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Eleven years ago, one of Thomas Holl’s closest friends, Lorenz Heine, wanted to learn Spanish. Thomas confidently assured him that there must be several easily accessible online courses to assist him in this quest. But when Thomas turned to Google, the then 32-year-old software engineer was surprised by the sparse results.”I started a search and I couldn’t find anything good,” recalls Thomas, who at the time was working on a music-mixing programme for DJs.”There were CD-ROMs, there were textbooks. But [at the time] not so much online.”A few months later, Thomas, Lorenz and two others decided to take matters into their own hands, and formed Babbel, a language learning website and app that now boasts one million paid members worldwide, and clocks up some 100,000 downloads a day.But the journey from a loose concept scrawled on a wall of whiteboards in Berlin, to a global operation that works with the likes of computer giant Apple and video streaming service Netflix, was anything but straightforward.
“We were pretty arrogant,” says Thomas of himself and his three co-founders. “We didn’t know what we didn’t know.”Not one of the company’s young masterminds had any background in teaching languages, and at first they simply tried to adapt existing course materials.”We did quite a lot of publishing deals where we would license content from publishing houses and try to put it online,” says Thomas, who is now the company’s chief strategy officer.”But one thing we figured out in that process was that while the materials were good… we were having a very hard time.”It would take us quite some effort to take those materials, and put them into a form that would work online, or that would work on a mobile phone.”Soon the team realised that they were better off starting from scratch, and creating their own bespoke courses.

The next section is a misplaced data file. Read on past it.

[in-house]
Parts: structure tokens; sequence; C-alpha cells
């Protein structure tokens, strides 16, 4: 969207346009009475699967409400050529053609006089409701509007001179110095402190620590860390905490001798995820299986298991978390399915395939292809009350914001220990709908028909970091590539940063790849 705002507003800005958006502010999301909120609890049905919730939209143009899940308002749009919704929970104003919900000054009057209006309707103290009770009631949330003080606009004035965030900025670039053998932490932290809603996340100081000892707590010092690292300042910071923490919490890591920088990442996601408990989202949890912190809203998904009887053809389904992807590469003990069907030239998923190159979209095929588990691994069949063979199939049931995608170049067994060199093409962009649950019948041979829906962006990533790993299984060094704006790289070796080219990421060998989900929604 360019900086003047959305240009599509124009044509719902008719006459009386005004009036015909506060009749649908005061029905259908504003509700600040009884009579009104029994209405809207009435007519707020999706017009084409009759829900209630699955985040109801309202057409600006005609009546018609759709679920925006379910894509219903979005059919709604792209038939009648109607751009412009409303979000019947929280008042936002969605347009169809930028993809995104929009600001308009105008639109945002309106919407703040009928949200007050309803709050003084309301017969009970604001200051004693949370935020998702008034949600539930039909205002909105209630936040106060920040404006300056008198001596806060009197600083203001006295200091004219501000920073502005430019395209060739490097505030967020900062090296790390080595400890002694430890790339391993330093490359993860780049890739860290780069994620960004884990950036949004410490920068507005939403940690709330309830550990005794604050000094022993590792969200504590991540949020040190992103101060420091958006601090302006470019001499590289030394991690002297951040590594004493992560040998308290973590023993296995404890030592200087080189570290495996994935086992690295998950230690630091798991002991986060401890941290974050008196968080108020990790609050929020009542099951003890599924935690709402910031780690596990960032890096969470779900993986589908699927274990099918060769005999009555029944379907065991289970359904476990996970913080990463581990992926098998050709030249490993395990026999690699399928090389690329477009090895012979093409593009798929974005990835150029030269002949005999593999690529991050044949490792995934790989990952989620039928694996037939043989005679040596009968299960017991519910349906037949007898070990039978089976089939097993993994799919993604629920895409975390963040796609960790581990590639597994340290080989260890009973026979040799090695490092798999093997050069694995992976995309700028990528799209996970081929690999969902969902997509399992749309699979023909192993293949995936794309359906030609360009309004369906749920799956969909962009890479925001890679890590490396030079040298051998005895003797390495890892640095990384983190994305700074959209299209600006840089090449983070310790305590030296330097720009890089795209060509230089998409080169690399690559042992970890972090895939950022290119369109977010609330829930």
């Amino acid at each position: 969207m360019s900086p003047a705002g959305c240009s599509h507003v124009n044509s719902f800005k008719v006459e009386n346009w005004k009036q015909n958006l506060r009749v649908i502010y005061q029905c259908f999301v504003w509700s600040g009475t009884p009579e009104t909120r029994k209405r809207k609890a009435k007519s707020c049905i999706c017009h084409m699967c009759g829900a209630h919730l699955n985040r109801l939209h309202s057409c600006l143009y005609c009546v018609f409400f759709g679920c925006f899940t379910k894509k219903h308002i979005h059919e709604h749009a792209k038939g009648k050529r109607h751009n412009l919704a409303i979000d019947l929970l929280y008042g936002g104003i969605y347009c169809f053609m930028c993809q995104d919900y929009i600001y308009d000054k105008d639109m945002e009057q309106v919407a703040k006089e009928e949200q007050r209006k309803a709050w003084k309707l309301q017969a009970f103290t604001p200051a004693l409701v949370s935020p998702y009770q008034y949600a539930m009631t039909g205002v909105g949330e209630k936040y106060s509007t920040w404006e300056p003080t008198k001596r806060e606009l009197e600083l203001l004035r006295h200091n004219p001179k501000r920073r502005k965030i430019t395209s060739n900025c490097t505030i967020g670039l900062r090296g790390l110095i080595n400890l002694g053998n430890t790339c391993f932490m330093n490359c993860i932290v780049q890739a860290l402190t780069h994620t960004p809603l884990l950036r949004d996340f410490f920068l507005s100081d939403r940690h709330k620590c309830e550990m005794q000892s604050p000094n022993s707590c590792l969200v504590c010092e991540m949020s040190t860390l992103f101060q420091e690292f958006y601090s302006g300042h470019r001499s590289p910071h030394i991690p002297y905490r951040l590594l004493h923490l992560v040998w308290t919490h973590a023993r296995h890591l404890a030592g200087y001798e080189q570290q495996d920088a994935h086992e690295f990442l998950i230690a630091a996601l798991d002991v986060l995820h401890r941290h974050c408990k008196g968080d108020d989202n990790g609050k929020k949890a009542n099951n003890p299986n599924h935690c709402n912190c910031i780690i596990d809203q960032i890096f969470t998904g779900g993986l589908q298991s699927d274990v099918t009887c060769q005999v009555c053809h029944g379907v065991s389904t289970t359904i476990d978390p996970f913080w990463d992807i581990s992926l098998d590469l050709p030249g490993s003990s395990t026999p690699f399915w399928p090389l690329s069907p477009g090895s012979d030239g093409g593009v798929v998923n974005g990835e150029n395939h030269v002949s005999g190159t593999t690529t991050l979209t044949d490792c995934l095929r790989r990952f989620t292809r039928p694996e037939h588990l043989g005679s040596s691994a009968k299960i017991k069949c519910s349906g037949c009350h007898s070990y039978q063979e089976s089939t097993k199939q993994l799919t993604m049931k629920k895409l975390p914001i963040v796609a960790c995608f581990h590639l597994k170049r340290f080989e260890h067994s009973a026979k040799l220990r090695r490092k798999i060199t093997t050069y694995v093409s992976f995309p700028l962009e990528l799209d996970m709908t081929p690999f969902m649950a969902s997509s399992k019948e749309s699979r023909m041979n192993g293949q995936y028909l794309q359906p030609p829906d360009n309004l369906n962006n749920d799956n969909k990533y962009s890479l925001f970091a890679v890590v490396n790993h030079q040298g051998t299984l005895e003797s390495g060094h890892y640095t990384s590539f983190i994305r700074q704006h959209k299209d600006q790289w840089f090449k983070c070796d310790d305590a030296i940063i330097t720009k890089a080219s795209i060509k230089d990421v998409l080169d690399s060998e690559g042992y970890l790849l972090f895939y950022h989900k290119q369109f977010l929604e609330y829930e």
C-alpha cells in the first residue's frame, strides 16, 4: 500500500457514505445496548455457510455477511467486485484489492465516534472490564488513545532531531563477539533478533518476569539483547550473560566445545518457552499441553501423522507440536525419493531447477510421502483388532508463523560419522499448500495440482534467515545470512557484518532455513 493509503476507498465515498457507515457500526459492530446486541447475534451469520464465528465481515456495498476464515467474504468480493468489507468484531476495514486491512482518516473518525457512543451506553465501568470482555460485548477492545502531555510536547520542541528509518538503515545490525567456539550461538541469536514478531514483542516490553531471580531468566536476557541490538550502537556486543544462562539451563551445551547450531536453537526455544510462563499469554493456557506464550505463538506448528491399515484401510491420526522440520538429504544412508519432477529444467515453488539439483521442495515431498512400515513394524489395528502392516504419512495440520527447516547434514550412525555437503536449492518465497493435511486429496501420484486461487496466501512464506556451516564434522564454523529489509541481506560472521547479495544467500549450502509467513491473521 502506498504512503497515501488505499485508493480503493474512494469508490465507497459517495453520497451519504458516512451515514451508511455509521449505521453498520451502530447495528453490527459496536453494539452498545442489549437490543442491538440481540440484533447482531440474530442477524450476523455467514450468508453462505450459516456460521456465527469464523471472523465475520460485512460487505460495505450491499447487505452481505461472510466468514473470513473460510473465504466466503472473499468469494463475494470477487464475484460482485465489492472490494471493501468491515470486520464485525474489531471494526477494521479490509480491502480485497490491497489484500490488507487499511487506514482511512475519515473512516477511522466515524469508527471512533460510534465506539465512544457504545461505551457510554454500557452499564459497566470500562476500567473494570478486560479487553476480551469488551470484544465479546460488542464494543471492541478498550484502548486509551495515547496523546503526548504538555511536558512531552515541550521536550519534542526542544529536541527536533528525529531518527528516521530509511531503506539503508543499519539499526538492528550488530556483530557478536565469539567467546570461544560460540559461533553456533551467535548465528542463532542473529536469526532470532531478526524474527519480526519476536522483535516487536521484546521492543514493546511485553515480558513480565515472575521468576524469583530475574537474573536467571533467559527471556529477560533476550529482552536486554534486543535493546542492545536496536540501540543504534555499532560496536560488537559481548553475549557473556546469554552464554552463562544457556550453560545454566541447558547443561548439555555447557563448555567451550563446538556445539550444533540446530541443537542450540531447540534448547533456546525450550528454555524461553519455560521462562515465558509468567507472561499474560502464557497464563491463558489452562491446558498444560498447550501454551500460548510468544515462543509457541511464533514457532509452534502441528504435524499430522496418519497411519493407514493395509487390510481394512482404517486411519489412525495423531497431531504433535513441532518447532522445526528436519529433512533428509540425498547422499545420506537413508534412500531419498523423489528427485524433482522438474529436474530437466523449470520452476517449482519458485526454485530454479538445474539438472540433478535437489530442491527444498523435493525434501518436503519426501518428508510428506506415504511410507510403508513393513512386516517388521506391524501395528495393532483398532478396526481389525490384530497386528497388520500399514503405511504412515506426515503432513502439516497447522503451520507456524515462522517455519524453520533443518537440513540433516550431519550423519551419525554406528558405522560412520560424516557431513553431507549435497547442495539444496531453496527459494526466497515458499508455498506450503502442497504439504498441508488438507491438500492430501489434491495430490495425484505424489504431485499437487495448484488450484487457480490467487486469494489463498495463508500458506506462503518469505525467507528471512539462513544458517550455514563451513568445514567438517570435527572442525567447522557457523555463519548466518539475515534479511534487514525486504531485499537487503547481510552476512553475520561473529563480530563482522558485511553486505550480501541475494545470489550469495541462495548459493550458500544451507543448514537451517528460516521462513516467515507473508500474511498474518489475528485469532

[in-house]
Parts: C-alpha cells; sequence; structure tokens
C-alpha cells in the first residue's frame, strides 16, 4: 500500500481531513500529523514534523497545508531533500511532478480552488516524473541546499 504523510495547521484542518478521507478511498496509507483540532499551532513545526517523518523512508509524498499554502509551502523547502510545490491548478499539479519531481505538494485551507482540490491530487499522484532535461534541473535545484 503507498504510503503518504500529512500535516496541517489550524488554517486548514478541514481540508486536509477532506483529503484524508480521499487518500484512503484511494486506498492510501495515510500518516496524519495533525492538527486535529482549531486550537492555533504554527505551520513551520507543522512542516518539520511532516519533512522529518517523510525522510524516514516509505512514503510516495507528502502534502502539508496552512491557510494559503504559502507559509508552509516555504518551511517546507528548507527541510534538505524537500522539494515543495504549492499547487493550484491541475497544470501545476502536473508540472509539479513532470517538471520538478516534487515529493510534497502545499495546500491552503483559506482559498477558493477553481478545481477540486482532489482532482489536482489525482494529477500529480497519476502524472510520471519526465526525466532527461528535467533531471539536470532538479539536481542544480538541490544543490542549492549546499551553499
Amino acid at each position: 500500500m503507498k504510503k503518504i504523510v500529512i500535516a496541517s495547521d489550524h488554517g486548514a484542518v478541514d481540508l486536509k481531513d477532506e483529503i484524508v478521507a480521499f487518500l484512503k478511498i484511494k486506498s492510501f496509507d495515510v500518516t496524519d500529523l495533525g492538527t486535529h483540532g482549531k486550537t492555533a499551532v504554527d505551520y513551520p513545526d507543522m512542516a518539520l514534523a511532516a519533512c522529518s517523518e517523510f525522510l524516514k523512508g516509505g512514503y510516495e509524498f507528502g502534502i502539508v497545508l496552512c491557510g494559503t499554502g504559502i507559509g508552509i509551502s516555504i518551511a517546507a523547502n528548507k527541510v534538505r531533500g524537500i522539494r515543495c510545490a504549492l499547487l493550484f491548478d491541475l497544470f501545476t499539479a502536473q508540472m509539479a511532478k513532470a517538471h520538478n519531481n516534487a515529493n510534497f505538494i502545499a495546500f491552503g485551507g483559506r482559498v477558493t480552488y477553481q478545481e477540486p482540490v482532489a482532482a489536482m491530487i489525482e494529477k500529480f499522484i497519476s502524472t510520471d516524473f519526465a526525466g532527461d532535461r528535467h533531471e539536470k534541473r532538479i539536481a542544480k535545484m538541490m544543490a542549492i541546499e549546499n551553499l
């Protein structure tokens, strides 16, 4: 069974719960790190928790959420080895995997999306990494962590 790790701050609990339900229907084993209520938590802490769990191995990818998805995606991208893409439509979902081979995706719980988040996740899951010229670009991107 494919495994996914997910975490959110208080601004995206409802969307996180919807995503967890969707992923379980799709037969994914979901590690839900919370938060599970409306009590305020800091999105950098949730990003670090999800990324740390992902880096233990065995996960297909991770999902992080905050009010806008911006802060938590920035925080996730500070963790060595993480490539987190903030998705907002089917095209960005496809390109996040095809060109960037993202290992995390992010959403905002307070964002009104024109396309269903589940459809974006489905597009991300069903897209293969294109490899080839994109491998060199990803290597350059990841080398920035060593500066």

Today Berlin-based Babbel is one of the most popular language learning apps on both Apple and Android devices.But how exactly does it compete, in what is now a very crowded marketplace, with firms like Busuu, Duolingo, HelloTalk, Memrise, MosaLingua – and language learning veteran Rosetta Stone?Thomas says that central to Babbel’s success is that they realised from day one that there is not a “one-size-fits-all” approach to language learning. Explaining what he means, he says that a Frenchman would find some elements of learning German easier than a Briton, because French and German both use grammatical gender – inanimate objects such as tables are given a male or female designation (and in German a neuter gender as well) .Also, he says that a Spaniard should be able to gain fluency in Italian quicker than a Swede, because Spanish and Italian have a lot in common as Romance languages related to Latin.With this theory in mind, Babbel’s German course for English speakers is different to the German course for French speakers, and so on.